Fortunately, these were all school problems, and school was over for the summer. At the party, everybody seemed less owned by their labels. Thatʼs not to say it wasnʼt a little disorienting, seeing the nerds and players together in the pool. On the one hand, there were the polo players, still in tournament form: taut, athletic, tanned, with hair still sun- and chlorine-streaked, legs depilated and smooth. And these were only the male players, since the girls I invited didnʼt show up, due to the aforementioned breakup with my then-former girlfriend, who was on the girlsʼ team, and whose side all the other female players took in the minor spat that led to my being dumped, which – again – was somehow all my fault.
Like the other players, I wore my polo swimsuit, which did in fact feel a little ‘faggy’ when I first put it on. I was a late bloomer, and when I started playing this fact was conspicuously advertised by the swim briefs. I was careful never to face the home stands, if I could avoid it, especially if I had been in a cold pool. Even my sister made fun of me. The trick was, if anybody commented on your package, you could just say, “itʼs cold”; if they kept at it, you called them a ʻfagʼ and walked away disgusted. I am not at all proud of my use of that word – ‘fag’ – but it was high school in the 1990s, and I had smallish genitals at the time, and I was insecure. It was easier to wear the briefs when other guys were doing it, too.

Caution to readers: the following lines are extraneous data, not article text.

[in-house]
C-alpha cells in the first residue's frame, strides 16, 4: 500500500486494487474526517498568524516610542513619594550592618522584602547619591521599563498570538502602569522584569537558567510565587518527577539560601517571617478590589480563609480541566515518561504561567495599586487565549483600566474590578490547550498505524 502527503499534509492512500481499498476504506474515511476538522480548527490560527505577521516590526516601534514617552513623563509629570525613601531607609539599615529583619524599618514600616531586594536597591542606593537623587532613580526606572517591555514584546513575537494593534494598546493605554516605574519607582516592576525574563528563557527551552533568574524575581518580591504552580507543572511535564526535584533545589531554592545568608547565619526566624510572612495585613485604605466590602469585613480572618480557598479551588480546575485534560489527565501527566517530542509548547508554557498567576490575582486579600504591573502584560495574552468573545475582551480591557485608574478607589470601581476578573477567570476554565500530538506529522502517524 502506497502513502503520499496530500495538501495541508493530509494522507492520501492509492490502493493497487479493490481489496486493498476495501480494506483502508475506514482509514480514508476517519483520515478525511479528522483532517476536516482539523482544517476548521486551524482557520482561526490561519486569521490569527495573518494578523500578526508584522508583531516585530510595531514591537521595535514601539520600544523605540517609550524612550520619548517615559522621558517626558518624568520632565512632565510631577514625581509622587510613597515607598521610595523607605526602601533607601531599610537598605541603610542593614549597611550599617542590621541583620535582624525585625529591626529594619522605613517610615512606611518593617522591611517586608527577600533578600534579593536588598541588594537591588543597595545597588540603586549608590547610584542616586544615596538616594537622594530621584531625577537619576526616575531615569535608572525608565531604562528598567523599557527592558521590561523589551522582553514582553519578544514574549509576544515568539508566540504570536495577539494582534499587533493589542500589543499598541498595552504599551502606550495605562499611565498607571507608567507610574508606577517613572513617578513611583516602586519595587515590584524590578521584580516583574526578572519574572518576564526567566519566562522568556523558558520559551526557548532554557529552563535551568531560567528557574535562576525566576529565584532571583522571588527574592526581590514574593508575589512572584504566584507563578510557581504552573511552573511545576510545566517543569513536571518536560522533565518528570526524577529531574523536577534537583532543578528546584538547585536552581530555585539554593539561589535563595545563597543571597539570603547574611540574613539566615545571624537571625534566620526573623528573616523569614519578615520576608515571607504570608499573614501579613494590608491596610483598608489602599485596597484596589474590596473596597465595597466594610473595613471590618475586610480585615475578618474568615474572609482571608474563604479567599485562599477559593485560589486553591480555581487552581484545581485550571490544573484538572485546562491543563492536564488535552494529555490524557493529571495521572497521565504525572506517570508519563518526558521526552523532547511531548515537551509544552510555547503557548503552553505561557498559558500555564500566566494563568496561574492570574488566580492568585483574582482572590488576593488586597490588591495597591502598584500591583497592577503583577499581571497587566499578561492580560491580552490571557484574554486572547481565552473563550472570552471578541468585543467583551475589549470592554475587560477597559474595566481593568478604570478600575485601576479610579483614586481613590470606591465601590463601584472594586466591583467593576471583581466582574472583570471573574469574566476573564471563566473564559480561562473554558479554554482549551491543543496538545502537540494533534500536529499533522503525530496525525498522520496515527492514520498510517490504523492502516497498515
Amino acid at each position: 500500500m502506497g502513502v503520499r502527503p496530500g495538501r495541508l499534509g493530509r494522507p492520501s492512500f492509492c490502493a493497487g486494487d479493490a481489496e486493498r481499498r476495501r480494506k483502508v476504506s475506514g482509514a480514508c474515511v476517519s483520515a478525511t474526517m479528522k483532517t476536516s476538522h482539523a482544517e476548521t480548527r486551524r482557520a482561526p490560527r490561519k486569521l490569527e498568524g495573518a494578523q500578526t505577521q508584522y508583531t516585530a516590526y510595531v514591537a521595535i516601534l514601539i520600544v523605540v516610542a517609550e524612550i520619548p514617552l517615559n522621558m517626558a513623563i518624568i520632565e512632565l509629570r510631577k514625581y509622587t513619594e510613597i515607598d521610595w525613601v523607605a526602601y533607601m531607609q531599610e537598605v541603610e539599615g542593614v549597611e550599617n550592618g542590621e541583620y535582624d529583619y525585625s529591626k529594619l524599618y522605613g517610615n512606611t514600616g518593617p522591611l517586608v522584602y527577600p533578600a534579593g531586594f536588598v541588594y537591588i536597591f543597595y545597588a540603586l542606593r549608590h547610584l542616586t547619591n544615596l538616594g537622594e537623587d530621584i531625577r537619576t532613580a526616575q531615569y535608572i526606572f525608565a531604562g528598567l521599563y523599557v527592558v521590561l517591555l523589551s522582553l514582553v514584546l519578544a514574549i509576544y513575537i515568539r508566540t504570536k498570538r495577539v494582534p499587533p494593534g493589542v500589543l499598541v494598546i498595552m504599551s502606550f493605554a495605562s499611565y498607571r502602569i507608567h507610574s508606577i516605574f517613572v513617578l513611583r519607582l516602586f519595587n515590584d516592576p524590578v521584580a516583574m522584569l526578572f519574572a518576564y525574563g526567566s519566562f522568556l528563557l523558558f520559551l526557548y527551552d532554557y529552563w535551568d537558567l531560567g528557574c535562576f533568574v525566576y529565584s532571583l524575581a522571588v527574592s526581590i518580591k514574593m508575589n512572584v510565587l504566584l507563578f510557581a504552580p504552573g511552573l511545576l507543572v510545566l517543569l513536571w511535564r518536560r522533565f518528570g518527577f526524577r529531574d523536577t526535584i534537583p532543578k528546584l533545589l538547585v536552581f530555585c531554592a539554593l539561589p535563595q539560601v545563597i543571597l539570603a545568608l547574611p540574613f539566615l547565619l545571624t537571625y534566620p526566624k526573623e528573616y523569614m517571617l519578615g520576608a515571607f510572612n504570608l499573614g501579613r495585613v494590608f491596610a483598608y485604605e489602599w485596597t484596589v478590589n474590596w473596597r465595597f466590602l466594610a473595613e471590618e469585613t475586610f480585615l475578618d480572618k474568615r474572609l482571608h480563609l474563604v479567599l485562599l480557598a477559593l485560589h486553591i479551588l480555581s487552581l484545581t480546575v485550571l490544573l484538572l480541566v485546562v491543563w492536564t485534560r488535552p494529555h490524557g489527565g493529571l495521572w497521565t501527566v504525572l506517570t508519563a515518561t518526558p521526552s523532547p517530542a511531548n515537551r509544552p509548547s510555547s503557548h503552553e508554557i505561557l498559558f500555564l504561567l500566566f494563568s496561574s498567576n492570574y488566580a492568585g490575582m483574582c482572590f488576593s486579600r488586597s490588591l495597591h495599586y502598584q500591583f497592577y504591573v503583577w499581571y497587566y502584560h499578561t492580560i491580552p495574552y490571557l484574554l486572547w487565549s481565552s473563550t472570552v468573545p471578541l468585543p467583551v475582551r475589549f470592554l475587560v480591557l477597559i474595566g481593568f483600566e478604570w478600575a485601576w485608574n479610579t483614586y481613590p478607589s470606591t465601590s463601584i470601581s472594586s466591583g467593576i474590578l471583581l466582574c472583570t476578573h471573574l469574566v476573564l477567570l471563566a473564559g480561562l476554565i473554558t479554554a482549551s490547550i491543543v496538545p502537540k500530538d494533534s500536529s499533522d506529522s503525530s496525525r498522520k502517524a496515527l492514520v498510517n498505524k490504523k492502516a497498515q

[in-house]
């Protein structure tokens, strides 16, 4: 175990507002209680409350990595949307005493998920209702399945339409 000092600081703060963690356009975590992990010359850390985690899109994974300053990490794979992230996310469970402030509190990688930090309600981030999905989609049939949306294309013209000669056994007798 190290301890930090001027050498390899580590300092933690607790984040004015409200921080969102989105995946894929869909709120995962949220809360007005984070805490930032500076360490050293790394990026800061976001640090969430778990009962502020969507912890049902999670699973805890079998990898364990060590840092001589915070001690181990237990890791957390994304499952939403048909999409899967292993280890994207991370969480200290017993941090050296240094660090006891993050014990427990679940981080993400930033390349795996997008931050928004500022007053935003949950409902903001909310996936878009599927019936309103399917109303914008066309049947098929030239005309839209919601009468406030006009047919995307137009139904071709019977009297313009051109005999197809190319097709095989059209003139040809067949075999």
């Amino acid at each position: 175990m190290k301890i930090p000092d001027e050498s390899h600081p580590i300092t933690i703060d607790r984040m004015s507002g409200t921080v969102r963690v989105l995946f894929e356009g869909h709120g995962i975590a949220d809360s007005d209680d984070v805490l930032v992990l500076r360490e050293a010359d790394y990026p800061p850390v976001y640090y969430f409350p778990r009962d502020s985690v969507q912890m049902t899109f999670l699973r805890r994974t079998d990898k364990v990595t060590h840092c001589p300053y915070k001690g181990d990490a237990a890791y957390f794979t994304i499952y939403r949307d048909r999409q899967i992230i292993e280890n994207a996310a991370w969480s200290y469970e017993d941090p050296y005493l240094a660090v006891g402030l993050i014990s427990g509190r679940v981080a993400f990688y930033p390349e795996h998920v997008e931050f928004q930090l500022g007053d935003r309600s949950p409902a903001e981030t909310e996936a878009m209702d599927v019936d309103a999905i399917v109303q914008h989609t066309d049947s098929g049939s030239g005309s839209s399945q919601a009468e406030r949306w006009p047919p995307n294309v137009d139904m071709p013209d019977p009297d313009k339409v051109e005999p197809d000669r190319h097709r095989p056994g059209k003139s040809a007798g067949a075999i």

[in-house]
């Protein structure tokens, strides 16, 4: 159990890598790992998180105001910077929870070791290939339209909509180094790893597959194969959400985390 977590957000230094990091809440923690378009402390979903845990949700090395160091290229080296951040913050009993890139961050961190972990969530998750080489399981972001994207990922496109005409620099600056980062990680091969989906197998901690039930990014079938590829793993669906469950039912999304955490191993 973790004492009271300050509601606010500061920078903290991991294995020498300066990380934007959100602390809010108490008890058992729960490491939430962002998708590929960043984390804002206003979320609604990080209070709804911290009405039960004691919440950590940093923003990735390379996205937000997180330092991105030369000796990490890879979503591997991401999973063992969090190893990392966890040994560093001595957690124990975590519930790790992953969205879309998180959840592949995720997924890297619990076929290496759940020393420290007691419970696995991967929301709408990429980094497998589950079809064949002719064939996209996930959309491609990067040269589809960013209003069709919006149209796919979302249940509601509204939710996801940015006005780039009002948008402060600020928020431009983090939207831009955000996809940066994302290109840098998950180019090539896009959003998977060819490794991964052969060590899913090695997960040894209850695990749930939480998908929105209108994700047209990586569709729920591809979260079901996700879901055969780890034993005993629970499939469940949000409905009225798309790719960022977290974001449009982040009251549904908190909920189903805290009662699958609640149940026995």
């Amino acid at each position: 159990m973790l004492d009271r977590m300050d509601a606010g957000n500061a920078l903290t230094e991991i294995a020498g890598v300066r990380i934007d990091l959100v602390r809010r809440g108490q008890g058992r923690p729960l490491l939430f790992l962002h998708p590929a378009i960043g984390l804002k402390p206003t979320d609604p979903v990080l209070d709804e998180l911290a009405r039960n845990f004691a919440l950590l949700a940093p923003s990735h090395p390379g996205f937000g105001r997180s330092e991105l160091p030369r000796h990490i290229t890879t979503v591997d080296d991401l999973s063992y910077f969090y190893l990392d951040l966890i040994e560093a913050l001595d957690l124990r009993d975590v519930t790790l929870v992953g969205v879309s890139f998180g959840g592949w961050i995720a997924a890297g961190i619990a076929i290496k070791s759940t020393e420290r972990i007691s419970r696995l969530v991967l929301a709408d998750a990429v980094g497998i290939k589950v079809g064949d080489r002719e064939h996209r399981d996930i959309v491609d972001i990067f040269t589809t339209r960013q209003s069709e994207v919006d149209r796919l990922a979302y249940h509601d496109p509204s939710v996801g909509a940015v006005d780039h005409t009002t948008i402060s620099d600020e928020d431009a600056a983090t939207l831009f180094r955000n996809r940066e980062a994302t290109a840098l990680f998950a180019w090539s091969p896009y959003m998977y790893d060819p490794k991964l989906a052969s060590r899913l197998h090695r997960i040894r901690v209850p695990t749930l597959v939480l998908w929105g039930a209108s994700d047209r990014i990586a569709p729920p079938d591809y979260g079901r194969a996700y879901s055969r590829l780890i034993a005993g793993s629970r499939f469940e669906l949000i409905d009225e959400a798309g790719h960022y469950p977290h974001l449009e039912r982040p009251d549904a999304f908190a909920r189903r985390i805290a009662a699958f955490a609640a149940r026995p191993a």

The nerds all wore long trunks, and not all of them took off their t-shirts to swim. The girls wore whatever they felt suited their figures, one-piece or two-piece, as they did indeed have figures already. The boys were still mostly boys, a mix of gangle and pudge. A couple of the women were reasonably attractive, by 17-year-old male standards, and though the polo boys would never have admitted it, they paid some attention to the nerd girls. Few of the nerds could prove their torsos had so much as a momentʼs exposure to sunlight in the year so far. One of the players, a sophomore named Matty, took it upon himself to point this out to one of my nerd friends who had bravely decided to swim shirtless. “Dude, your chest is so blinding white, I need sunglasses.”